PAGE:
When I tried calling their number, a woman told me Apple has a second headquarters in Virginia. It doesn’t.
Image: Shutterstock / Composition: Louise Matsakis
While messing around on Twitter late Tuesday night, I noticed people discussing iCloud Keychain, Apple's password management system. I clicked on a hashtag associated with the tool, #iCloudKeychain, to check out more tweets about it.
Instead of finding people chattering about their iPhones, I stumbled upon over a dozen accounts that could easily be confused for official Apple tech support:
Each account listed the same number, which is not the real one for Apple's customer care team, though, judging by the logos and Twitter names, it'd be easy to mistake them for the real deal.
By searching the phone number on Twitter, I was able to find 16 different accounts suggesting people call them for a myriad of problems, not all of them related to Apple: Some said they would help with YouTube and Adobe Flash Player, for instance. Each had posted the same number, and were masquerading as help accounts for legitimate Apple products and services, including everything from Apple Mail to iPads.
Some of the accounts dated back to February of this year. Others, like an account posing as the support line for Best Buy, (though it had the Apple logo as its profile picture) joined Twitter last month. Overall, none of the accounts I found appeared to have originated earlier than this year.
A representative from Twitter declined to comment on the record. But soon after I contacted them, 16 accounts associated with the number I found had been suspended.
I tried calling the line listed on the accounts myself five times. During the first call, on Tuesday night, a man with a South Asian-sounding accent picked up and said "Hello Apple support." I hung up, wanting to try again when I could record the call. I tried a second time Wednesday, and a woman with a similar accent answered the phone.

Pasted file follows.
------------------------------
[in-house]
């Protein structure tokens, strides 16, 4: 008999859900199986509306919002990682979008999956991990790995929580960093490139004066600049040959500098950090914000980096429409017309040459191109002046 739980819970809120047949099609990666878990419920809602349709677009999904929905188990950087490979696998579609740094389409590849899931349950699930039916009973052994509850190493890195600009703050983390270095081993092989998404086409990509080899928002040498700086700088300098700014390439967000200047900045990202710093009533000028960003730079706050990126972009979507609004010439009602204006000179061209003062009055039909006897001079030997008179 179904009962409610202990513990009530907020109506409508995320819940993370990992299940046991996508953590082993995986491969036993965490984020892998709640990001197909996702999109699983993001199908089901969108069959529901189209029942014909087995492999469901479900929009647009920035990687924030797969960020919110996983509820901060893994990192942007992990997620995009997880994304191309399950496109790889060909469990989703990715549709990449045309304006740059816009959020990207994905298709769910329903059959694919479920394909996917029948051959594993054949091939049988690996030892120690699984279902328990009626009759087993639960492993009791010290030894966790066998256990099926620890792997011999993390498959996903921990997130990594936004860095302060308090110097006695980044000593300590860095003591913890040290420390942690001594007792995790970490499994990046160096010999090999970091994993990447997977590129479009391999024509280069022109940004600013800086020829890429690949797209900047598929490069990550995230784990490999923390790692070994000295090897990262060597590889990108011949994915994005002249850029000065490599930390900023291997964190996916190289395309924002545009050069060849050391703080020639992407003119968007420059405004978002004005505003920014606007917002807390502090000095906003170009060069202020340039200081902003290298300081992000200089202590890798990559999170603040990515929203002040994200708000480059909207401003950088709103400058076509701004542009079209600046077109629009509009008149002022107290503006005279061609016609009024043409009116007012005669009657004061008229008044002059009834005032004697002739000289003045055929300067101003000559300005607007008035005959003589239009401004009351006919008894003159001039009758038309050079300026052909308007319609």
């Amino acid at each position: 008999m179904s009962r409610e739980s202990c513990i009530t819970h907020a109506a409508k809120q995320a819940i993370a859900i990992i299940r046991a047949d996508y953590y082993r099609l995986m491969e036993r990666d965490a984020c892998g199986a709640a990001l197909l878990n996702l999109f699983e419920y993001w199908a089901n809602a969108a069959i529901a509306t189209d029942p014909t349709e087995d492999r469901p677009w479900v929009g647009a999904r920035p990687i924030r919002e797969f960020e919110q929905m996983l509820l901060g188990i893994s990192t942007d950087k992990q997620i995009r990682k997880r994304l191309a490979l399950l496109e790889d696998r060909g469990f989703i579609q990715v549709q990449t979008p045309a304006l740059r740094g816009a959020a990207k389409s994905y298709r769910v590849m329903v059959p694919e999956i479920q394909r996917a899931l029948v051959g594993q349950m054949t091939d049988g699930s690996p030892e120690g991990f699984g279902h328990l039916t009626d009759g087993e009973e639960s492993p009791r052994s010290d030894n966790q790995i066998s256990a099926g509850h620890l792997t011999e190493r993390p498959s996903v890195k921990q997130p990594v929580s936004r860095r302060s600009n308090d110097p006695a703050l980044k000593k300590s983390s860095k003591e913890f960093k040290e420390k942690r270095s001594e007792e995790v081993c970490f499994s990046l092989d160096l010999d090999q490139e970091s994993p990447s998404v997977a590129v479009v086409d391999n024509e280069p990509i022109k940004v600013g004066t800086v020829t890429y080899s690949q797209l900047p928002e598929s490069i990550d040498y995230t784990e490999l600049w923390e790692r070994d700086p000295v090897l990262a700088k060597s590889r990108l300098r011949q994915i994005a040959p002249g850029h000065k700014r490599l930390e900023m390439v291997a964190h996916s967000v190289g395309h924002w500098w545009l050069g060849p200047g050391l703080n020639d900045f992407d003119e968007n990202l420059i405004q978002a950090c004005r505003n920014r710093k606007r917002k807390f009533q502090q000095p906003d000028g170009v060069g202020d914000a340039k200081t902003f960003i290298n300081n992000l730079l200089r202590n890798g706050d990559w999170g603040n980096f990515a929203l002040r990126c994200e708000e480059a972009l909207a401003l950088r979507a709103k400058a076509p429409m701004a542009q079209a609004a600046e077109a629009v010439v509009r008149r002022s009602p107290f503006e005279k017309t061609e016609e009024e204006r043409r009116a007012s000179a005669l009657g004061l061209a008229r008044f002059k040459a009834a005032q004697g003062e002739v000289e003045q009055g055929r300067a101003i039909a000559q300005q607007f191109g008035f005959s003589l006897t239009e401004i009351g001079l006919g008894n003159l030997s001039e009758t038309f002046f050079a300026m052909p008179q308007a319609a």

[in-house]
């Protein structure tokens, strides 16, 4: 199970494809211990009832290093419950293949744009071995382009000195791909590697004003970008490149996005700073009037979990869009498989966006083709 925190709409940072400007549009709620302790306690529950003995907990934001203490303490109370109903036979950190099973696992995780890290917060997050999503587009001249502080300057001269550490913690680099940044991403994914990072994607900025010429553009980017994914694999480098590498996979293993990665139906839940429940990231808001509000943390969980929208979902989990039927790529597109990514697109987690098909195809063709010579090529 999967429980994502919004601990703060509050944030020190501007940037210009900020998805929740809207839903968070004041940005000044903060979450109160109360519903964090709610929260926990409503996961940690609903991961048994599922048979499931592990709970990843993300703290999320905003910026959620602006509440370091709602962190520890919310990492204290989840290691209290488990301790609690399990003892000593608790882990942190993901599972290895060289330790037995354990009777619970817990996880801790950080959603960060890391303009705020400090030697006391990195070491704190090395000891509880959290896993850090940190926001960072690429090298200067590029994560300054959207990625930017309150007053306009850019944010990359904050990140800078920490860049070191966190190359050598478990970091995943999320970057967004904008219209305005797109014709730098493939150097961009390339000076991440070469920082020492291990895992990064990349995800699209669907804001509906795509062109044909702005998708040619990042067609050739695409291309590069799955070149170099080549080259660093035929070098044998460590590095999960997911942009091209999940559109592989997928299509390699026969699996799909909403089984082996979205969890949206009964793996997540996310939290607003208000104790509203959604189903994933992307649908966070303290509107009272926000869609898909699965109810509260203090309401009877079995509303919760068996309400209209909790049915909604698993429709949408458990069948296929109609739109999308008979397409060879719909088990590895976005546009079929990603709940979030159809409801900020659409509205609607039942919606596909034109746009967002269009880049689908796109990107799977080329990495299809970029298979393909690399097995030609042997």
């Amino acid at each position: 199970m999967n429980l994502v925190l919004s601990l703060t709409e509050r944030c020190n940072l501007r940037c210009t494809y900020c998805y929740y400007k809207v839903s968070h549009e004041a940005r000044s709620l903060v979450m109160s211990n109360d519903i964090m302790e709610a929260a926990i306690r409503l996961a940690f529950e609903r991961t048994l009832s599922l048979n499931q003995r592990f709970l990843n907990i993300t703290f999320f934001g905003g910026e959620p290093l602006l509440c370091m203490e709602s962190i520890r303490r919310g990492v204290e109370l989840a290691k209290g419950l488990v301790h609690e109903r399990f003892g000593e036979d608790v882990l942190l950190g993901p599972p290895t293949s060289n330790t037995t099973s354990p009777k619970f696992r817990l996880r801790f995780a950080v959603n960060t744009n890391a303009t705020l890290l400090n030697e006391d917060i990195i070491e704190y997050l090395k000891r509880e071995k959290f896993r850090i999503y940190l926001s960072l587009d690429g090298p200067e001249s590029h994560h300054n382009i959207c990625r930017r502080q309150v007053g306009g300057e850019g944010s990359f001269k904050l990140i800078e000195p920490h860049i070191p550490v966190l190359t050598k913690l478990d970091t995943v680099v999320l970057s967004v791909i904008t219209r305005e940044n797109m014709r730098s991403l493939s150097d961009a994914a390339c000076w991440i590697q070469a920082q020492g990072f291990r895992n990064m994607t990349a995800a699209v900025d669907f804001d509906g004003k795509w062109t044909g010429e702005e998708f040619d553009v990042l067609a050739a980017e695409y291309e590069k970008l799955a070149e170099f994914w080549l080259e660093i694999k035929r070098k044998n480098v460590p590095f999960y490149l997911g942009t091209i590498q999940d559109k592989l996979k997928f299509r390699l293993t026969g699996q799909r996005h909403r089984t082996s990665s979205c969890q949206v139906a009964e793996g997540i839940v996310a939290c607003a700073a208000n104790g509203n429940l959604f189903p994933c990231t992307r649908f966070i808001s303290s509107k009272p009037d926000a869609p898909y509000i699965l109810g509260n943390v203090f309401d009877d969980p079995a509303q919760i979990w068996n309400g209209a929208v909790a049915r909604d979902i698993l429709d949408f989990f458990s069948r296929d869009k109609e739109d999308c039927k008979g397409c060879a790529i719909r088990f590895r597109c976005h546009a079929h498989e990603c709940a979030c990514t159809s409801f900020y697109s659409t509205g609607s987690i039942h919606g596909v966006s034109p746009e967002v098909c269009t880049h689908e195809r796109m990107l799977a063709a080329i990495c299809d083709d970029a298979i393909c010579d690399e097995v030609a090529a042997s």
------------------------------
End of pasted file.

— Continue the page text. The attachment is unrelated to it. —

"Hi, is this Apple Support?" I asked. "We are Geek America, night support for Apple," she explained. It was hard to hear her—it was obvious she was in a room with other people answering similar calls. I asked her where she was talking to me from, and she said California, where Apple's headquarters are. She also told me that Apple has a second headquarters in Arlington, Virginia, which it does not (though there is an Apple retail store there).
I asked her what "Geek America," was, and she said it was an "independent online support for Apple, that's the name of the company." The line soon disconnected.
When you search for Geek America on Google, the first result that comes up is someone on Scammer.info asking if the company is a sham. I couldn't find an official website associated with Geek America, but another company, "America Geeks," does show up (though it has a different phone number and doesn't appear to try to make itself seem like official tech support).
I decided to call again and pose as someone experiencing a legitimate tech problem: That my computer was running slow. When I tried the number two more times Wednesday, the people on the line quickly hung up on me after I explained my issue.
Finally, when I tried a third time, another person with a South-Asian accent who went by the name "Justin" began asking me a bizarre series of questions. Like in previous conversations, I explained that my computer was lagging. He then asked me if this was the only computer I have (I said it was). Next, he needed to know whether it was a desktop or laptop, and whether it was "made of metal."
Finally, he told me he could definitely solve the problem I was experiencing, but would need me to share my screen first—the hallmark of a tech scam. On Wednesday, the Better Business Bureau issued a warning about Apple tech support scams. It urges users to never give a stranger remote access to their device.